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Steve Haberlin's picture
Steve Haberlin is an assistant professor of education at Wesleyan College in Macon, Georgia, and author of Meditation in the College Classroom: A Pedagogical Tool to Help Students De-Stress, Focus,...
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Minecraft and other games-what they can teach us

I know of an 11-year-old~ who wants nothing more than to get on his computer and play Minecraft. He enters this virtual world~ where he can build shelters~ scavenge for resources~ and fight zombies. It is a survival game that allows players to construct 3-D cubeskind of like Legos on steroids.
Let me make this disclaimer: I think children spend too much time on computers and playing video games. However~ that said~ I think as educators~ we can dismiss these types of games too quickly without exploring them and figuring out how we can use them to our advantage.
Rather than quickly dismiss them~ we should ask some of the following questions:
Why do kids love to play this game?
What is it about this game that engages young people?

More importantly:
How can I use the principles of this game to enhance learning in my own classroom?
I began an investigation of Minecraft after I noticed many of my fifth-grade students kept asking to play it and discussed during breakfast or lunch. I was curious about why they love this game; I just need to know. Here are some of lessons I learned:

The game allows players room to be creative. For instance~ they get to build structures~ craft armor and weapons and other items.
The game allows lots of options and choices. In this open world game~ players can hunt~ build~ combat enemies~ explore. There is also a creative mode that allows players to fly around and not worry about hunger and other challenges so that can focus on creating larger projects.
The game mirrors real-world time and events~ such as daytime and nighttime.

In short~ students like activities that allow them to be creative~ make decisions~ and have real world connections.
Armed with these insights~ you better believe I am going to take this information and incorporate it into what I do with students. Currently~ I am developing a simulation for my students in the schools gifted program~ which will involve dealing with and learning about world events. As I craft this simulation~ I keep coming back to the concepts used in designing games such as Minecraft. When creating the simulation~ it needs to provide plenty of opportunities for students to be creative~ to make lots of decisions~ and to make real-world connections.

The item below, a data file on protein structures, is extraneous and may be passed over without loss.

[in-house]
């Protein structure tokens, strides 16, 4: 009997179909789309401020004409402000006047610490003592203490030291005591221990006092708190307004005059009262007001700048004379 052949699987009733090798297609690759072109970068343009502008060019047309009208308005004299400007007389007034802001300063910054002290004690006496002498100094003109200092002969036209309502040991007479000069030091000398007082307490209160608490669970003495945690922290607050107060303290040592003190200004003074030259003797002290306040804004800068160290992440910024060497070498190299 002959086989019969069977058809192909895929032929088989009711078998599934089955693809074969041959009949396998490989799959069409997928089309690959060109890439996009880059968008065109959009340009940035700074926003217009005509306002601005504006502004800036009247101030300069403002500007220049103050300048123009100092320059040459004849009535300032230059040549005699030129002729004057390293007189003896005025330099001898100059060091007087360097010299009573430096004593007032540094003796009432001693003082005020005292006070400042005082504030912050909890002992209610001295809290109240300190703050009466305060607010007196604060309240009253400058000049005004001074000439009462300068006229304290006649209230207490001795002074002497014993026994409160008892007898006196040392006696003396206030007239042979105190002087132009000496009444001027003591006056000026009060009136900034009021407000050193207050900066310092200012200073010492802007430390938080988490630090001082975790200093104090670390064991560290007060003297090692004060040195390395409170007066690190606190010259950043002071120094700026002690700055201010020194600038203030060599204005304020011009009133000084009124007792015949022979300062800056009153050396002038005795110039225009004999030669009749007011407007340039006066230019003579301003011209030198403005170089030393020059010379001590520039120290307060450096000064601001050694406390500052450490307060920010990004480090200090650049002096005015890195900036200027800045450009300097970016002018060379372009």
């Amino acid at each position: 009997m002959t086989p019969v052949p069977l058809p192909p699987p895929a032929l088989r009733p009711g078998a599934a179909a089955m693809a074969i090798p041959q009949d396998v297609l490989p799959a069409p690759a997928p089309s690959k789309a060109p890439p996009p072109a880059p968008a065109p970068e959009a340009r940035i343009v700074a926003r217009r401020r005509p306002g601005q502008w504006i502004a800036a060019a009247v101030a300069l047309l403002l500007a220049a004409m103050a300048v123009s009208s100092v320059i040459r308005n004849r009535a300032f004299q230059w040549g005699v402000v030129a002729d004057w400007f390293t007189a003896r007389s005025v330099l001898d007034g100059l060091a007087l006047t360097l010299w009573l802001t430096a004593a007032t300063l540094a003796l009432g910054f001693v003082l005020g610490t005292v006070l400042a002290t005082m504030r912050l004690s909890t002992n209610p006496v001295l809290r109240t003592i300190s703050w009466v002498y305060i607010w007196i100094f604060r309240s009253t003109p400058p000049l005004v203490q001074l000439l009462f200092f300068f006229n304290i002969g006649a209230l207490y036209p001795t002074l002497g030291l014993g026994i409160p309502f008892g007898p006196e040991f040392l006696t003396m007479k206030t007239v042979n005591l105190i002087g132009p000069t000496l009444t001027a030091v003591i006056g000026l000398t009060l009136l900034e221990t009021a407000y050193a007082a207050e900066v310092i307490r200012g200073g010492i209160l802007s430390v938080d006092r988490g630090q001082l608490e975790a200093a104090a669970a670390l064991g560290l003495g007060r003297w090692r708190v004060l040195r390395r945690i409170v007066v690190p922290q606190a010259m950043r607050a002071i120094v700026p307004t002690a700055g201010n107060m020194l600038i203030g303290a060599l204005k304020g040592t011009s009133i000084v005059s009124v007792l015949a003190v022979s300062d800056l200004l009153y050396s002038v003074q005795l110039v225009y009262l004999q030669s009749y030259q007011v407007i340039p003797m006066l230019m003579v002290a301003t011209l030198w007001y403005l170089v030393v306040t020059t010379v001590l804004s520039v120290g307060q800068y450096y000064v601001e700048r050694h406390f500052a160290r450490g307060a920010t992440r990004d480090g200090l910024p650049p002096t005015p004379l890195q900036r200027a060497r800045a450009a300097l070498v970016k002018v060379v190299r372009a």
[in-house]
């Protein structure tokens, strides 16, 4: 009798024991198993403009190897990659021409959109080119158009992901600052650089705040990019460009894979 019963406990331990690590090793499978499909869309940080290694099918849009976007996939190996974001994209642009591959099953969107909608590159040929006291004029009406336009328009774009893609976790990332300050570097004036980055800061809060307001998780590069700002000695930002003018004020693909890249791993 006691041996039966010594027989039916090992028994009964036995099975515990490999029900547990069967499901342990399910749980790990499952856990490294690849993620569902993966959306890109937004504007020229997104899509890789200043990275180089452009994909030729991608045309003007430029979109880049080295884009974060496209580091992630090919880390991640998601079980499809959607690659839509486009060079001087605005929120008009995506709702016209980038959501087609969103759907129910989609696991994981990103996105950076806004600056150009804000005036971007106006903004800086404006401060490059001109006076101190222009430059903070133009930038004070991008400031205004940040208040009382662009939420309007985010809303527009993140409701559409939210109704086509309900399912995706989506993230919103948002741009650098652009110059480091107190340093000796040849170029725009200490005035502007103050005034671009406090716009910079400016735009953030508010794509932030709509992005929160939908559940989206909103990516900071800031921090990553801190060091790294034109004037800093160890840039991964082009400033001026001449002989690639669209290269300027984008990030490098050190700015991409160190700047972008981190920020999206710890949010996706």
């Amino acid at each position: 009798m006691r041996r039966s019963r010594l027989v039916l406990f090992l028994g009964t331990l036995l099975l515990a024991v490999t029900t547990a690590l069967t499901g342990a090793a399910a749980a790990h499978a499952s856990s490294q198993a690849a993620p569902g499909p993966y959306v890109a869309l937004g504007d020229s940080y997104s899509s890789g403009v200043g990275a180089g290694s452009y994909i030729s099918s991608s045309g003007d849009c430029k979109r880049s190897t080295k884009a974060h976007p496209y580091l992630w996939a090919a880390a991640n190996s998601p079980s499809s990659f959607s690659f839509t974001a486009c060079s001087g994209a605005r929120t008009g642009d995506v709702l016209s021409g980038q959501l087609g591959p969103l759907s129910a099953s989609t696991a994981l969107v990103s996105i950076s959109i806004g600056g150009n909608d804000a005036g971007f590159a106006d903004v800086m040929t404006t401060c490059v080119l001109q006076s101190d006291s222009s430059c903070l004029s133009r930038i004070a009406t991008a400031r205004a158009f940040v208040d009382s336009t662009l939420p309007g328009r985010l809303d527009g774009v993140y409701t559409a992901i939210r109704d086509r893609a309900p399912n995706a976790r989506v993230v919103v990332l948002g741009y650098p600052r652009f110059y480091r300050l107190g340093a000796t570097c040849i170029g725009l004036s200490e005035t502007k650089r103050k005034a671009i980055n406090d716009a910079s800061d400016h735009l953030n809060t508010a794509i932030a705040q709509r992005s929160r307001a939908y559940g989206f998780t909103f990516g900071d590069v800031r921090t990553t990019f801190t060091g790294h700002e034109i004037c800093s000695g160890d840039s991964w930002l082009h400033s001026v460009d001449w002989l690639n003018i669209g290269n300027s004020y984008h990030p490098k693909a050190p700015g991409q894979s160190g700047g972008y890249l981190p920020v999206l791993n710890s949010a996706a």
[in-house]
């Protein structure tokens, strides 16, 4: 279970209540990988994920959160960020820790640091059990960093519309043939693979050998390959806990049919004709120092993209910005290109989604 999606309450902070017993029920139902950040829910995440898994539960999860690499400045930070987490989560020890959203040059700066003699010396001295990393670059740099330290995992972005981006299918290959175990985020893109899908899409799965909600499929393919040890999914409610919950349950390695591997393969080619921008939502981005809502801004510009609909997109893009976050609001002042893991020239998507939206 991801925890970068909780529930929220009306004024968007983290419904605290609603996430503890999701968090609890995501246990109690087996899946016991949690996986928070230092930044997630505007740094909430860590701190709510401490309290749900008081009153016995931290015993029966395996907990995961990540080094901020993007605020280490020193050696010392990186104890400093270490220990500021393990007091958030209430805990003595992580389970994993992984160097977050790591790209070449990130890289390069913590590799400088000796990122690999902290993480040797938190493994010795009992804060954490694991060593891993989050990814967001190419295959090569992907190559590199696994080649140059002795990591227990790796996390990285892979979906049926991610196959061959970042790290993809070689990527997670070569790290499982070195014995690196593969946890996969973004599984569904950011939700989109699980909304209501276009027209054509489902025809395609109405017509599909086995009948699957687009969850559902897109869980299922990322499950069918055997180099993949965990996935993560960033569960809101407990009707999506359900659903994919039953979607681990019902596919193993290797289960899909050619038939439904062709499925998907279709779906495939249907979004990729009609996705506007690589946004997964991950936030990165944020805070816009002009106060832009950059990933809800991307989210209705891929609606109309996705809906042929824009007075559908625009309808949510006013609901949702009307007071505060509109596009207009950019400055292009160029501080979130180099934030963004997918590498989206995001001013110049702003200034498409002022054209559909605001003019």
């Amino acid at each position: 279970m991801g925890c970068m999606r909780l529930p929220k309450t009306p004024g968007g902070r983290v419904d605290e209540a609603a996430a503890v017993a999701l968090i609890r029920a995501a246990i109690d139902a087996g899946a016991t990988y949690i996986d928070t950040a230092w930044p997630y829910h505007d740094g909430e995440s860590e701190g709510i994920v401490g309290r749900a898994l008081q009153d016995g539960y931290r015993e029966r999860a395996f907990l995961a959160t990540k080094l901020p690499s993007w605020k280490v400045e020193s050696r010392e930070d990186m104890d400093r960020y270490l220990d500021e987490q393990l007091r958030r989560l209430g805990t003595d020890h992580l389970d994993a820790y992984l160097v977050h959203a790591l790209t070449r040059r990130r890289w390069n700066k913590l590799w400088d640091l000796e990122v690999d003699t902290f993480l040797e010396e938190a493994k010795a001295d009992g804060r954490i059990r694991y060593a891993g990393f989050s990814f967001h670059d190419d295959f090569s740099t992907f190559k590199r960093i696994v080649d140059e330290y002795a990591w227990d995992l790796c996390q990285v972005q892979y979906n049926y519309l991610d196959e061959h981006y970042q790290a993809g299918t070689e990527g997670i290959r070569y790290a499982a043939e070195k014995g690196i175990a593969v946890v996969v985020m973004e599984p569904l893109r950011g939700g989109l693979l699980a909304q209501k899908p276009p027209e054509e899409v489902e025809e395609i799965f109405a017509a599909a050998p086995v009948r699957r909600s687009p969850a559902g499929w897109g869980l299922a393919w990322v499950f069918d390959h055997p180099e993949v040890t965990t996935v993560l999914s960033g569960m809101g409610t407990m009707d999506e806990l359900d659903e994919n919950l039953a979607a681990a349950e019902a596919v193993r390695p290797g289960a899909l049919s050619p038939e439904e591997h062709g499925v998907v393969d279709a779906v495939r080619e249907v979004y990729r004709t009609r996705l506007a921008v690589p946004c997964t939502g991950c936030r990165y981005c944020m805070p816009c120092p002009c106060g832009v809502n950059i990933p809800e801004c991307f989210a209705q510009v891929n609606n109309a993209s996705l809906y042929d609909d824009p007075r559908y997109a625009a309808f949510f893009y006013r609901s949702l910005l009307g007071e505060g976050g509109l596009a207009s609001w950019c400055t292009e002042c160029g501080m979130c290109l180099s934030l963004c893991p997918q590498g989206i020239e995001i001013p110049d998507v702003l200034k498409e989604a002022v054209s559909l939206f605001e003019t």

Teachers in general education classrooms can also use these concepts to differentiate instruction. If students are reading~ you can provide lots of choices of novels to read as well as creative outlets to demonstrate comprehension and close reading of the text. Perhaps students could write a letter to the author asking questions about the text~ citing it for evidence~ or design a presentation to that class breaking down a particular word or sentence. Remember~ the more choices the better.
Linking the reading assignment to the real-world will make the instruction even stronger. Could the students visit a play or performance based on the novel and draw comparisons? Could they compare two films based on the novel to determine which one remains authentic to the book?
We cannot change the fact that we live in age where young people are digital learners~ and some of our students spend hours absorbed in video games when they go home. But we can extract some of the concepts used to make those games so enticing~ and if we are clever enough~ weave them into our instruction.
To comment on this topic~ please visit the Gifted and Enrichment group at http://community.educationworld.comcontent/minecraft-and-other-games-what-they-can-teach-us-0?gid=NTEyMQ==